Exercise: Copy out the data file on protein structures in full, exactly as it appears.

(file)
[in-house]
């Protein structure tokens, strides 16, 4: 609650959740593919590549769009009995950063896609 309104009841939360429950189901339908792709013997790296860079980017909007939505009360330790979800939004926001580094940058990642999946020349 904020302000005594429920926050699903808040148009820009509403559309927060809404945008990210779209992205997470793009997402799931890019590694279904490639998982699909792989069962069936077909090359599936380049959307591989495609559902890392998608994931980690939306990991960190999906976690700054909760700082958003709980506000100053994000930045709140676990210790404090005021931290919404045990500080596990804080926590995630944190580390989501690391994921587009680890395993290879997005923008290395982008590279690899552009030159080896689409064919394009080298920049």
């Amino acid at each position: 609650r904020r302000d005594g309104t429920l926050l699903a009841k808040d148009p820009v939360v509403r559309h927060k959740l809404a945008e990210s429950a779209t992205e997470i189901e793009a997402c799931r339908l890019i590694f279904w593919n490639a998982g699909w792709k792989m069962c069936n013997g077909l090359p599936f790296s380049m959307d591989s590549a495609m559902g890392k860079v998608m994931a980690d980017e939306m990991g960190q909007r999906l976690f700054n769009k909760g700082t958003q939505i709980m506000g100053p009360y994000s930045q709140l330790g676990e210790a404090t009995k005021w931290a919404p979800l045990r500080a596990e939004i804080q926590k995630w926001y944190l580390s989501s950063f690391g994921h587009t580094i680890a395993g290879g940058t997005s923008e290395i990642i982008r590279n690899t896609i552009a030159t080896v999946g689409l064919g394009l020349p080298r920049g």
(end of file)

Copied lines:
[in-house]
């Protein structure tokens, strides 16, 4: 609650959740593919590549769009009995950063896609 309104009841939360429950189901339908792709013997790296860079980017909007939505009360330790979800939004926001580094940058990642999946020349 904020302000005594429920926050699903808040148009820009509403559309927060809404945008990210779209992205997470793009997402799931890019590694279904490639998982699909792989069962069936077909090359599936380049959307591989495609559902890392998608994931980690939306990991960190999906976690700054909760700082958003709980506000100053994000930045709140676990210790404090005021931290919404045990500080596990804080926590995630944190580390989501690391994921587009680890395993290879997005923008290395982008590279690899552009030159080896689409064919394009080298920049």
């Amino acid at each position: 609650r904020r302000d005594g309104t429920l926050l699903a009841k808040d148009p820009v939360v509403r559309h927060k959740l809404a945008e990210s429950a779209t992205e997470i189901e793009a997402c799931r339908l890019i590694f279904w593919n490639a998982g699909w792709k792989m069962c069936n013997g077909l090359p599936f790296s380049m959307d591989s590549a495609m559902g890392k860079v998608m994931a980690d980017e939306m990991g960190q909007r999906l976690f700054n769009k909760g700082t958003q939505i709980m506000g100053p009360y994000s930045q709140l330790g676990e210790a404090t009995k005021w931290a919404p979800l045990r500080a596990e939004i804080q926590k995630w926001y944190l580390s989501s950063f690391g994921h587009t580094i680890a395993g290879g940058t997005s923008e290395i990642i982008r590279n690899t896609i552009a030159t080896v999946g689409l064919g394009l020349p080298r920049g």